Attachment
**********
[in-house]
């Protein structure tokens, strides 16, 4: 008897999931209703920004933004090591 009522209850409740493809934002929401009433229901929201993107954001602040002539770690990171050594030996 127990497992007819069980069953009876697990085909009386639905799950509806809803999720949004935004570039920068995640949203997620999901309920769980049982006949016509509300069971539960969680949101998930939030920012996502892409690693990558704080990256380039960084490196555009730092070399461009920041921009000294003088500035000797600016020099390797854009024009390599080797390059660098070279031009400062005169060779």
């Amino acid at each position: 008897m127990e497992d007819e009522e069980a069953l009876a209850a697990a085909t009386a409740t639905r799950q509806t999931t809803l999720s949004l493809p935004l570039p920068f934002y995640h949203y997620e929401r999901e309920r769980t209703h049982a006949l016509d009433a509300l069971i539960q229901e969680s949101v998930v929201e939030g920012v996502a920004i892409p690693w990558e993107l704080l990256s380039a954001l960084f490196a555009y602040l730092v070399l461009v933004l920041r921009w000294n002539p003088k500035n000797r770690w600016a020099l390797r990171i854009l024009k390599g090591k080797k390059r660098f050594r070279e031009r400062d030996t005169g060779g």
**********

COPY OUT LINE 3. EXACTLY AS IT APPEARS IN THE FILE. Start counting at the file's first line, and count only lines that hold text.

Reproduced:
């Amino acid at each position: 008897m127990e497992d007819e009522e069980a069953l009876a209850a697990a085909t009386a409740t639905r799950q509806t999931t809803l999720s949004l493809p935004l570039p920068f934002y995640h949203y997620e929401r999901e309920r769980t209703h049982a006949l016509d009433a509300l069971i539960q229901e969680s949101v998930v929201e939030g920012v996502a920004i892409p690693w990558e993107l704080l990256s380039a954001l960084f490196a555009y602040l730092v070399l461009v933004l920041r921009w000294n002539p003088k500035n000797r770690w600016a020099l390797r990171i854009l024009k390599g090591k080797k390059r660098f050594r070279e031009r400062d030996t005169g060779g």